Jenkins is an open-source automation tool built in Java. It has plugins built for continuous integration. Developers use Jenkins to build software projects and test them continuously to integrate the changes in their projects. Jenkins allows consistent delivery of software with its integrated features of testing and deployment. The organizations accelerate their software development with automation because of using Jenkins. In this tutorial, you will learn all the essential concepts of Jenkins. We have covered each concept that starts from the introduction and will explore all its components in detail. Now, let go through the concepts of Jenkins.
1. Introduction to Jenkins and Continuous Integration
Jenkins provides seamless, ongoing development, testing, and deployment of newly created code. The support of continuous integration in Jenkins enables the developers to commit changes to their source code from a shared repository and all the changes to the source code are built continuously.
1.1 What is Continuous Integration?
Continuous Integration is an essential part of DevOps. It is mainly used to integrate various stages of DevOps. It enables the development team to make and implement small changes in the code and version control methods quite frequently. Continuous integration is done when all developers push the code onto a shared repository mostly multiple times a day. It has now become crucial to have such a mechanism in place to integrate and validate the changes made to the code.
1.2 Why use Continuous Integration?
The following advantages of Continuous Integration explain its usages.
Reduction of integration links: The projects need more than one person to develop and it also increases the risk of errors during integration. Depending on the code complexity, possible changes will be made. CI integration helps to alleviate the issues as it allows for regular integration.
High quality: As the risks gradually reduce, the time and manpower can be utilized to create functional-oriented code.
Working of version control: Committing things that break the build immediately triggers a notification thereby preventing anyone from pulling a broken code.
Easy Testing: The testing retains different versions and builds of the code makes the work easy to understand QAs, locate, and trace bugs efficiently.
Decreased deployment time: Automating the process of deployment makes it easy and frees up a lot of time and manpower.
Increased confidence: The absence of a possible failure or breakdown helps developers in delivering greater productivity and higher quality products.
2. Features of Jenkins
Jenkins offers many features for developers.
Jenkins is a platform-agnostic, self-contained Java-based program, ready to run with packages for Windows, Mac OS, and Unix-like operating systems.
Jenkins is easy to set up and configure using its web interface, feature error checks, and a built-in help function.
There are hundreds of plugins available in the Update Center, integrating with every tool in the CI and CD toolchain.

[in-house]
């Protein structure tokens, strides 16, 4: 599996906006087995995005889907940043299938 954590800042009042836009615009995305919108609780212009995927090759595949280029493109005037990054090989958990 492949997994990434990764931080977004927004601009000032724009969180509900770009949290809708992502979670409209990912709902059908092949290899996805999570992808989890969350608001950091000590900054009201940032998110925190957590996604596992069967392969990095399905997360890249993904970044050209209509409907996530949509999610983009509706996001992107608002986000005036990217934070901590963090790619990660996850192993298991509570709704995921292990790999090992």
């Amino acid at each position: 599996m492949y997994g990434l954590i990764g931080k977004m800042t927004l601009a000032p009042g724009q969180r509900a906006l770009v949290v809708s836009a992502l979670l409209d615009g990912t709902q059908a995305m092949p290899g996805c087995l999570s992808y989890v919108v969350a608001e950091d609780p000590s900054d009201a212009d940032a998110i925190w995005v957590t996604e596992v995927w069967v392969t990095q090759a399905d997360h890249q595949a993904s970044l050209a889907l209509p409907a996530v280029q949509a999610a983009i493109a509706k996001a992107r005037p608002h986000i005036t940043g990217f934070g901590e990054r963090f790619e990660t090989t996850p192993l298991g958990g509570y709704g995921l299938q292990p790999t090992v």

Jenkins is extended with its plugin architecture that provides endless possibilities for what it can do.
Jenkins can easily distribute work across multiple machines for faster builds, tests, and deployments across multiple platforms.
Free Open Source
Jenkins is an open-source resource backed by heavy community support.
3. Jenkins Architecture
Standalone Jenkins instances can be an intensive disk and CPU resource-consuming process. You can scale it to avoid this by implementing slave nodes which essentially would help you offload a part of the master node’s responsibilities. A slave is a device that is configured to act as an executor on behalf of the master. The master is the base installation of the Jenkins tool and does the basic operations and serves the user interface while the slaves do the actual work. The Developers commit changes to the source code which is found in the repository. The Jenkins CI server checks the repository at regular intervals and pulls any newly available code. The Build Server builds the code into an executable file. If the build fails, then feedback is sent to the developers. Jenkins deploys the build application to the test server. If the test fails, then the developers will be alerted. If the code is free from errors, the tested application will be deployed on the production server.
The files may contain various codes and can be very large that requires multiple builds. A single Jenkins server cannot handle multiple files and builds simultaneously, so to achieve this, a distributed Jenkins architecture is necessary. The below screen displays the Jenkins master is in charge of the UI and the slave nodes are of different OS types.
From the above-illustrated picture, the GitHub Repository is your Remote source code repository. The Jenkins server accesses the master environment and the master environment can push down to multiple other Jenkins Slave environments to distribute the workload. This will let you run multiple builds, tests, and product environment across the entire architecture. Jenkins Slaves can run various build versions of the code in various operating systems and the server master controls how each of the builds operates.